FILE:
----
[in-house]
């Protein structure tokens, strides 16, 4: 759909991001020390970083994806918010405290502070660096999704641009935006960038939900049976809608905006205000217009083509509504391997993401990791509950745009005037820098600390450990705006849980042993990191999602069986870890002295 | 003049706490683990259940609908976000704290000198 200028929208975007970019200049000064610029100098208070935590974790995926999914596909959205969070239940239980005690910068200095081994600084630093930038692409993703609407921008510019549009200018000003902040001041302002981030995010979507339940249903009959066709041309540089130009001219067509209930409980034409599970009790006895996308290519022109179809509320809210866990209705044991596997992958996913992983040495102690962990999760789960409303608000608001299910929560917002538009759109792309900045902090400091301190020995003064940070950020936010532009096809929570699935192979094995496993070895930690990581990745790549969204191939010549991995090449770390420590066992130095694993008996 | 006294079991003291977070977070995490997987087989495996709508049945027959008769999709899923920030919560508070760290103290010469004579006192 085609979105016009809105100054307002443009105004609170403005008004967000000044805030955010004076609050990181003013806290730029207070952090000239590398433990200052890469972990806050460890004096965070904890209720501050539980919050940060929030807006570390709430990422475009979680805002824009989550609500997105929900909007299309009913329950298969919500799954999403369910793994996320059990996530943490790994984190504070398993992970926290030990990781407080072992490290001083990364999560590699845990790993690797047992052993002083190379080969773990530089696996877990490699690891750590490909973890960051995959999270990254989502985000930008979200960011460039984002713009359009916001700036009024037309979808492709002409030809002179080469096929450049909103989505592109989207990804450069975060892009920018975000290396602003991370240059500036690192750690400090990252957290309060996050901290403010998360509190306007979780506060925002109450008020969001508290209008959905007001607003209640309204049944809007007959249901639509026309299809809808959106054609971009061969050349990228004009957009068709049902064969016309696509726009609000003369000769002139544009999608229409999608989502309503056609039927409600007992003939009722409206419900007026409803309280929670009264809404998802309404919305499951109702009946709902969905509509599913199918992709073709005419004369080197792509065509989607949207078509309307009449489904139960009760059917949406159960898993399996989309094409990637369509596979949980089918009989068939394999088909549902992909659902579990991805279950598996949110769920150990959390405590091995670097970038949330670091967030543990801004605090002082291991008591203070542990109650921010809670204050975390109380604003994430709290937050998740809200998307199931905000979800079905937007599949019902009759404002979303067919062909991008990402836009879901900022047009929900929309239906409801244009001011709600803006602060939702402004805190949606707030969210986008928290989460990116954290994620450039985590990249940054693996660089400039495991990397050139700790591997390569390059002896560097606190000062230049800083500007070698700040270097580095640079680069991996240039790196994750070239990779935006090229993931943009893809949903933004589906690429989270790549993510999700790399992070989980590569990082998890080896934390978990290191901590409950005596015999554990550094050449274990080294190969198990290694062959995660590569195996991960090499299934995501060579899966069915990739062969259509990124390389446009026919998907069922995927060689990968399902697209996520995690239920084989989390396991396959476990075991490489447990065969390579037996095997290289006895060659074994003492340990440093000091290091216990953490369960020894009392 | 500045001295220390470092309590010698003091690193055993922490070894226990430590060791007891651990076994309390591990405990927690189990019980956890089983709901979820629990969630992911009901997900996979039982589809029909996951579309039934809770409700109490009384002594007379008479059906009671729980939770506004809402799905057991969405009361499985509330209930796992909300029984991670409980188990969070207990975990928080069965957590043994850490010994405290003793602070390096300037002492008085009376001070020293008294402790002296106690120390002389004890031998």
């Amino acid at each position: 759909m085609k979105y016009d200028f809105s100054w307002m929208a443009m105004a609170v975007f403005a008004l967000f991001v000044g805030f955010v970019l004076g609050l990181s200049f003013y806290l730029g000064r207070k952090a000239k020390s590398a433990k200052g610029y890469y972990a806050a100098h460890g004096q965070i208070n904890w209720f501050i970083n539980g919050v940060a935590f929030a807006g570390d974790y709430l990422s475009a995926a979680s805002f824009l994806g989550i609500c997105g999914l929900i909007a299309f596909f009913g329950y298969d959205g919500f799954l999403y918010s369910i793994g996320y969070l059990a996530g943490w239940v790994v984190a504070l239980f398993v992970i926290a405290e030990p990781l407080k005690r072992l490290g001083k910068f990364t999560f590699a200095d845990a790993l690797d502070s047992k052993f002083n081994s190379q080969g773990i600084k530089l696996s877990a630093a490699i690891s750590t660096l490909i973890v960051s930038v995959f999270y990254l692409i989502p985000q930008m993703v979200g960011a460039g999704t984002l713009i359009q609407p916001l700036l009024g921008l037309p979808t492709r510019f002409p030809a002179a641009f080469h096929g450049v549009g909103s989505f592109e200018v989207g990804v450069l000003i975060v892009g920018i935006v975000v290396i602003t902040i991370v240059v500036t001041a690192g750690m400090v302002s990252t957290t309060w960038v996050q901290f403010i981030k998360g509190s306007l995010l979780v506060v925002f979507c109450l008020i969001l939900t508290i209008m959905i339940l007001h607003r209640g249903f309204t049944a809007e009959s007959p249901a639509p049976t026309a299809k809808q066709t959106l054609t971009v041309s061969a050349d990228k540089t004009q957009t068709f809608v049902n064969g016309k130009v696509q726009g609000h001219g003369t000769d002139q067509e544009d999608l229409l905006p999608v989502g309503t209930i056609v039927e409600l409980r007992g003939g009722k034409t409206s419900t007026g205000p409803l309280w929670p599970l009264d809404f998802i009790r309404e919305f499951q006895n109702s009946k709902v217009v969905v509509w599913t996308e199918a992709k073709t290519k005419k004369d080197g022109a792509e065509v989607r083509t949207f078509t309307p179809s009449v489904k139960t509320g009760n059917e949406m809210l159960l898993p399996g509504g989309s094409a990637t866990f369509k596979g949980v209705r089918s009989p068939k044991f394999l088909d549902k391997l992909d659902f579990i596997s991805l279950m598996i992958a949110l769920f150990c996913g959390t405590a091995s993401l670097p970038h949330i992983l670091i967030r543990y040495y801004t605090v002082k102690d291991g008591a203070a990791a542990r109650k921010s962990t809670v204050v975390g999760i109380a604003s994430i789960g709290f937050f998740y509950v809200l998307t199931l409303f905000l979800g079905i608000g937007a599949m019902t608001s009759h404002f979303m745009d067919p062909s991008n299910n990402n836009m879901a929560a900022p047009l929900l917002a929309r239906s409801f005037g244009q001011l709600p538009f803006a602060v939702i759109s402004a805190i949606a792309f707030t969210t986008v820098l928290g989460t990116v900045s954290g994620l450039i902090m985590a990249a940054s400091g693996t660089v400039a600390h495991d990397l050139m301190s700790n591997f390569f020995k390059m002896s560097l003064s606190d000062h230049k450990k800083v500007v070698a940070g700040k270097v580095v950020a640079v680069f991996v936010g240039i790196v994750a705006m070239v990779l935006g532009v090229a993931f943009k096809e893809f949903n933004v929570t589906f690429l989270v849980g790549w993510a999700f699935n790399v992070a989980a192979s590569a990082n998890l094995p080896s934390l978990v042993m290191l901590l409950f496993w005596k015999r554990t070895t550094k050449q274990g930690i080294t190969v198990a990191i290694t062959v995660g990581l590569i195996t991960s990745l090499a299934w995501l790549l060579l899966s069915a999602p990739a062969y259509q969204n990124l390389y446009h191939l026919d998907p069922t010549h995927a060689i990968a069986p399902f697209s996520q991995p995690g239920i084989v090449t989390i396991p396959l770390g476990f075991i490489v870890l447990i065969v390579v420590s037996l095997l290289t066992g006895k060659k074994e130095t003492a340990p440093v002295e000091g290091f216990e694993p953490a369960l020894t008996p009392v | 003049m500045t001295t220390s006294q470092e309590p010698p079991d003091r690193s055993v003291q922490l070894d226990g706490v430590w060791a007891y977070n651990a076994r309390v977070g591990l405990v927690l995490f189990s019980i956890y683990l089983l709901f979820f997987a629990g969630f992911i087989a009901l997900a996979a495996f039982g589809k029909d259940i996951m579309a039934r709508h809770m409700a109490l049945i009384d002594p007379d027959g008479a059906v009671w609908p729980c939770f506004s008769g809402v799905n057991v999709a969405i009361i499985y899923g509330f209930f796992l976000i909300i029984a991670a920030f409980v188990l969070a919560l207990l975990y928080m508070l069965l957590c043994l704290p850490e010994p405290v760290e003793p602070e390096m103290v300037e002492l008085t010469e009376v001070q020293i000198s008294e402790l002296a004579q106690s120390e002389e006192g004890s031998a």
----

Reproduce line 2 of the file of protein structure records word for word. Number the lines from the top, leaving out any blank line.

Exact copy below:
């Protein structure tokens, strides 16, 4: 759909991001020390970083994806918010405290502070660096999704641009935006960038939900049976809608905006205000217009083509509504391997993401990791509950745009005037820098600390450990705006849980042993990191999602069986870890002295 | 003049706490683990259940609908976000704290000198 200028929208975007970019200049000064610029100098208070935590974790995926999914596909959205969070239940239980005690910068200095081994600084630093930038692409993703609407921008510019549009200018000003902040001041302002981030995010979507339940249903009959066709041309540089130009001219067509209930409980034409599970009790006895996308290519022109179809509320809210866990209705044991596997992958996913992983040495102690962990999760789960409303608000608001299910929560917002538009759109792309900045902090400091301190020995003064940070950020936010532009096809929570699935192979094995496993070895930690990581990745790549969204191939010549991995090449770390420590066992130095694993008996 | 006294079991003291977070977070995490997987087989495996709508049945027959008769999709899923920030919560508070760290103290010469004579006192 085609979105016009809105100054307002443009105004609170403005008004967000000044805030955010004076609050990181003013806290730029207070952090000239590398433990200052890469972990806050460890004096965070904890209720501050539980919050940060929030807006570390709430990422475009979680805002824009989550609500997105929900909007299309009913329950298969919500799954999403369910793994996320059990996530943490790994984190504070398993992970926290030990990781407080072992490290001083990364999560590699845990790993690797047992052993002083190379080969773990530089696996877990490699690891750590490909973890960051995959999270990254989502985000930008979200960011460039984002713009359009916001700036009024037309979808492709002409030809002179080469096929450049909103989505592109989207990804450069975060892009920018975000290396602003991370240059500036690192750690400090990252957290309060996050901290403010998360509190306007979780506060925002109450008020969001508290209008959905007001607003209640309204049944809007007959249901639509026309299809809808959106054609971009061969050349990228004009957009068709049902064969016309696509726009609000003369000769002139544009999608229409999608989502309503056609039927409600007992003939009722409206419900007026409803309280929670009264809404998802309404919305499951109702009946709902969905509509599913199918992709073709005419004369080197792509065509989607949207078509309307009449489904139960009760059917949406159960898993399996989309094409990637369509596979949980089918009989068939394999088909549902992909659902579990991805279950598996949110769920150990959390405590091995670097970038949330670091967030543990801004605090002082291991008591203070542990109650921010809670204050975390109380604003994430709290937050998740809200998307199931905000979800079905937007599949019902009759404002979303067919062909991008990402836009879901900022047009929900929309239906409801244009001011709600803006602060939702402004805190949606707030969210986008928290989460990116954290994620450039985590990249940054693996660089400039495991990397050139700790591997390569390059002896560097606190000062230049800083500007070698700040270097580095640079680069991996240039790196994750070239990779935006090229993931943009893809949903933004589906690429989270790549993510999700790399992070989980590569990082998890080896934390978990290191901590409950005596015999554990550094050449274990080294190969198990290694062959995660590569195996991960090499299934995501060579899966069915990739062969259509990124390389446009026919998907069922995927060689990968399902697209996520995690239920084989989390396991396959476990075991490489447990065969390579037996095997290289006895060659074994003492340990440093000091290091216990953490369960020894009392 | 500045001295220390470092309590010698003091690193055993922490070894226990430590060791007891651990076994309390591990405990927690189990019980956890089983709901979820629990969630992911009901997900996979039982589809029909996951579309039934809770409700109490009384002594007379008479059906009671729980939770506004809402799905057991969405009361499985509330209930796992909300029984991670409980188990969070207990975990928080069965957590043994850490010994405290003793602070390096300037002492008085009376001070020293008294402790002296106690120390002389004890031998």